“You see, actually, I do not teach, you know, Karate, because I do not believe in styles anymore. I mean I do not believe that there is such thing as, like, a Chinese way of fighting or a Japanese way of fighting…or whatever way of fighting, because unless a human being has three arms and four legs, there can be no different form of fighting. But, basically, we only have two hands and two feet. So styles tend to, not only separate man because they have their own doctrines and the doctrine became the gospel truth that you cannot change! But, if you do not have styles, if you just say, “here I am as a human being, how can I express myself totally and completely?” …now that way, you won’t create a style because style is a crystallization. That way is a process of continuing growth.”

I’ve noticed that when things at a startup aren’t going well, and the startup adopts some official agile method such as scrum, that’s when over-adherence is the worst. It’s like clinging to a life raft after a storm, even when you’ve floated up next to a nice safe beach.

Thank you – I’ve cracked jokes about Agile Nazis and also been flamed out by folks who don’t appreciate irony.

If I’m honest, I actually think I’m guilty of this at the moment. I think I’ve adopted this attitude for a few reasons, mostly the difficulties I’ve faced trying to get the startup I currently work for to adopt anything remotely Agile.

Reading this article has helped me gain a bit of perspective – but im still bitter! 🙂

I am starting to think that some great ideas need to have a gestation period, and that taking time to analyse things and reconfigure isn’t that bad a thing. Lean Startup is obsessed with speed and learning, but slow and learning might not be a terrible thing!


A very thoughtful and balanced article, thanks. I’ve been founding, investing in and mentoring start-ups for 20 years now, have hired many Product Managers and have been teaching it to companies & at BSc/MSc level for the past 6 years or so.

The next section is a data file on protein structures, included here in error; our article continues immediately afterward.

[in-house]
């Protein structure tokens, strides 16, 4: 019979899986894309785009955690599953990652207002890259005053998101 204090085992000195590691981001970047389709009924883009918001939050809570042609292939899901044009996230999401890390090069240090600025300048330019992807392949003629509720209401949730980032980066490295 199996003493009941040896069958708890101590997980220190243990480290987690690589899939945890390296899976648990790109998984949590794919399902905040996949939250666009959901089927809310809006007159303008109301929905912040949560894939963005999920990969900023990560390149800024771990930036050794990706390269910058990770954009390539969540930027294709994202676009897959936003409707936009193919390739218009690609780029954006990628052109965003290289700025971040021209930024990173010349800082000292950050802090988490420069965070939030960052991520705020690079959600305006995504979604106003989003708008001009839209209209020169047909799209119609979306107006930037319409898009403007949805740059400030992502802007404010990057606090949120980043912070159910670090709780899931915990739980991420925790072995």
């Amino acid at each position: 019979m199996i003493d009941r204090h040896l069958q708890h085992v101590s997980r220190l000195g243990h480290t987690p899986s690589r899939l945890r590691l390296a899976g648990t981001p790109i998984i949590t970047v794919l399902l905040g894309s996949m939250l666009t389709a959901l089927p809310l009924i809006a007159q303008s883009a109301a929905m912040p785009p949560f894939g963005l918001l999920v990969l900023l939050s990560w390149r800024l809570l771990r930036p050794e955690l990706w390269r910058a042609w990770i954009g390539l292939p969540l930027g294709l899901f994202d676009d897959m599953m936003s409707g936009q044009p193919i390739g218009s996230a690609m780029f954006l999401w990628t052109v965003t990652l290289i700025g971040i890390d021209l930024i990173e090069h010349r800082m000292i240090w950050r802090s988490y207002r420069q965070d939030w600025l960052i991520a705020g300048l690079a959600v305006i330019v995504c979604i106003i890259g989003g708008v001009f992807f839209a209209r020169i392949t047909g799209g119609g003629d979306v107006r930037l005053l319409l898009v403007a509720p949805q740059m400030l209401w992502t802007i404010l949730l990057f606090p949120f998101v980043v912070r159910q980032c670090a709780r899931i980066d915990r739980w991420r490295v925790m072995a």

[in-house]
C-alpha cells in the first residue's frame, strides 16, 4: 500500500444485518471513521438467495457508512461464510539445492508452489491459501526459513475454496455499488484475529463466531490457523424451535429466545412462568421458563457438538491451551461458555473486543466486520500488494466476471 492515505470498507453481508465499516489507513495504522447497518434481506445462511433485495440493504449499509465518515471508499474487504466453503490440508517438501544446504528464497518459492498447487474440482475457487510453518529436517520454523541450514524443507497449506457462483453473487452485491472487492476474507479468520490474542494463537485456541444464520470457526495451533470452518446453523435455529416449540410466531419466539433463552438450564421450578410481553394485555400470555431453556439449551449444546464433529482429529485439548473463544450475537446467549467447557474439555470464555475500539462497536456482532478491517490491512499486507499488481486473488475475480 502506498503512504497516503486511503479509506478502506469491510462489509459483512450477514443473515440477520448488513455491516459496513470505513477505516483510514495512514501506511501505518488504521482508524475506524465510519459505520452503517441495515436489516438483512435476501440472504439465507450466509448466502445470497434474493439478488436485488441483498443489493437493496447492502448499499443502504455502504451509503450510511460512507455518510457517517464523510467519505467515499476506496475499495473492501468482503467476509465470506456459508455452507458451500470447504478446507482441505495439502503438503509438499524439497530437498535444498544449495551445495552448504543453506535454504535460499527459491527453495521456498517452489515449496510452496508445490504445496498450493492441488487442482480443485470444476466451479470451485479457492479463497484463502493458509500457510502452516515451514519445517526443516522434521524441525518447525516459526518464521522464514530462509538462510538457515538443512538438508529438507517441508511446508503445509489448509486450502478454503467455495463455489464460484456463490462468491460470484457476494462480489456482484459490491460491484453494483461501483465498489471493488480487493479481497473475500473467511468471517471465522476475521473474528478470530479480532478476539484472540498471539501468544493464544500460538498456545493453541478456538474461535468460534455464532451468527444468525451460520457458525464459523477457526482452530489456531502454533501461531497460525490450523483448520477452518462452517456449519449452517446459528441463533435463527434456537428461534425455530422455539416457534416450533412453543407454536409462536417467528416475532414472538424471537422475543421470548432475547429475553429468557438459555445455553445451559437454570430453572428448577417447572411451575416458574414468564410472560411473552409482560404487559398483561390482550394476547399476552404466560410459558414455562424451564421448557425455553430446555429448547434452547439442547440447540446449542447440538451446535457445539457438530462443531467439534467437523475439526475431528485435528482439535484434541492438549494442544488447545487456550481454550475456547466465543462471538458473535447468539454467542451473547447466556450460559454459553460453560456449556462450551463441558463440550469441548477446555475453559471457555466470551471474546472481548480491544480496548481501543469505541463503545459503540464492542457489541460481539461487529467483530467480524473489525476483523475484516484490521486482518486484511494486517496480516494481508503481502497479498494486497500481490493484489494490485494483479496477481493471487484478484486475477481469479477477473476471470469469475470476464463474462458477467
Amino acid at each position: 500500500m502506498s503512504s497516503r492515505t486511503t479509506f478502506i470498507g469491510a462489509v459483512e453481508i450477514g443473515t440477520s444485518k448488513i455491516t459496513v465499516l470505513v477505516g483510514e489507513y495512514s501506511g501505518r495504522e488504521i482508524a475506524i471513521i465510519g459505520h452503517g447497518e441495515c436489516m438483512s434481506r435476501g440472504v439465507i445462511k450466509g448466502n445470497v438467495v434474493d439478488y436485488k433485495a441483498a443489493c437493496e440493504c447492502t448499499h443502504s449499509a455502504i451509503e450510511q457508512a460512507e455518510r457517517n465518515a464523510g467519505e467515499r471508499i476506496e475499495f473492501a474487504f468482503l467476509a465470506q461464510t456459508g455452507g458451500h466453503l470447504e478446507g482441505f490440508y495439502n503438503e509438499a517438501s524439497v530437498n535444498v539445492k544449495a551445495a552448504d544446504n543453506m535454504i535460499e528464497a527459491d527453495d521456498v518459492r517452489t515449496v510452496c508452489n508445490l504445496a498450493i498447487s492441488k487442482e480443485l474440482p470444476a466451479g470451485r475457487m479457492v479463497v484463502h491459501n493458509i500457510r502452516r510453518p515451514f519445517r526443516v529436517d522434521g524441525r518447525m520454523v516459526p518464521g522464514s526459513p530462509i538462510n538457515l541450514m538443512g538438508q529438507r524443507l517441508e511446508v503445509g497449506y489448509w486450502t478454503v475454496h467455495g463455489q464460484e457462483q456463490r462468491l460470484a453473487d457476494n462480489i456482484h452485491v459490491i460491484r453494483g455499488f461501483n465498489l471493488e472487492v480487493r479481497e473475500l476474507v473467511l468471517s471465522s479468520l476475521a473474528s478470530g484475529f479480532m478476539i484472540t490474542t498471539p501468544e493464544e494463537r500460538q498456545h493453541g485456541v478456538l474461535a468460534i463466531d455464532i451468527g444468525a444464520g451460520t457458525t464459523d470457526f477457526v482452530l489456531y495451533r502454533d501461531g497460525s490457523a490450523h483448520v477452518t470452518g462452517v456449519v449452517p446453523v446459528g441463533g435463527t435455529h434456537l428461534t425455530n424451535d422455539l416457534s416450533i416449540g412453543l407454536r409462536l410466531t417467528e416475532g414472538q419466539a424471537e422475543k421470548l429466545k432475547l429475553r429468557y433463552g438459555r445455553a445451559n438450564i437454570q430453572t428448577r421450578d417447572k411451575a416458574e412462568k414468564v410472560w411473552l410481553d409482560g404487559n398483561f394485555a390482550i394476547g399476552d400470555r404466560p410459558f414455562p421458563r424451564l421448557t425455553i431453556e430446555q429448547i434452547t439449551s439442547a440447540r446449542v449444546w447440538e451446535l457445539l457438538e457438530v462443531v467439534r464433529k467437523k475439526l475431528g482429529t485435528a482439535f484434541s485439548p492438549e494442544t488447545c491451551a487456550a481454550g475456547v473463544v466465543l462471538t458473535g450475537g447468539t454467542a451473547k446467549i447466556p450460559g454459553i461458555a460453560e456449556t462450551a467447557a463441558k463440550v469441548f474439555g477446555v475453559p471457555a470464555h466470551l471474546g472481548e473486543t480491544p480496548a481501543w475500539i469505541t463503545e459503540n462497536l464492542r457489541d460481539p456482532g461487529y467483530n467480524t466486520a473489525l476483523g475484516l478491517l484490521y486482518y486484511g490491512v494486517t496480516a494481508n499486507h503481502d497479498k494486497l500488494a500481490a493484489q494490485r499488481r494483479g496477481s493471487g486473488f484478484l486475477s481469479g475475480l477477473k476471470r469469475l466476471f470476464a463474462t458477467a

I have heard Eric speak twice – entertaining but somewhat formulaic and my fear is he’s simply creating a one size fits all mentality based on a methodology that applies when your product isn’t mission critical (B2C) to smooth the furrowed brows of technical founders who really don’t like engaging with the market but just want to build “stuff”.

What I am finding is that this engenders a tendency to want to huddle up with the engineering team rather than getting out into the field and finding out what the market really wants. I am seeing this tendency in companies from pre-revenue start-up to €100M revenue plus.

Far from slowing you down its obvious that being out in the field can actually get you to the end point (a product people really want and will pay for in large numbers??) faster. I am becoming more and more convinced that we have the tools to deliver efficient Market Engagement right under our noses and just need to look differently to see them.

Hopefully this debate will help us find a happy place between the two worlds. I am running a class for 20 start-ups in Edinburgh today by inviting them to have just such a debate in the style of Michael Sandel, the Public Philosopher http://www.bbc.co.uk/programmes/b01fbj97

I’ll report back…

Yes, couldn’t agree more.  One of the key principles of Agile is supposed to be getting the best out of the team, and I think you’re not likely to be doing that when everything is bound up in formal processes which stop people actually applying real thought to what they’re doing, not to mention taking all the joy out of it all!  

At a Product Tank last year I think Tom Loosemore described it as ‘agile jazz’, or something similar, which summed it up well for me. Great article. 

At a Product Tank last year I think Tom Loosemore described it as ‘agile jazz’, or something similar, which summed it up well for me. Great article. 

Just don’t call is Agile. I worked at a company that was obsessed with calling our methodology Agile, when it really wasn’t. It had aspects of Agile, with Scrum and then a little waterfall thrown in for good measure. Does it even have to have a name? Just do it! and when it not longer works, change it!

Martin – I agree 100%.  Takes me back to my university law degree and understanding the difference between the UK vs Euro legal systems – principle-based vs rule-based. We should be more adherent to the way to think and behave, and the outcomes we want; than to strictly-codified organisational routines.  Arguably, the organisations with the “purest” and most deeply-embedded Agile organisational routines are in danger of being the least agile.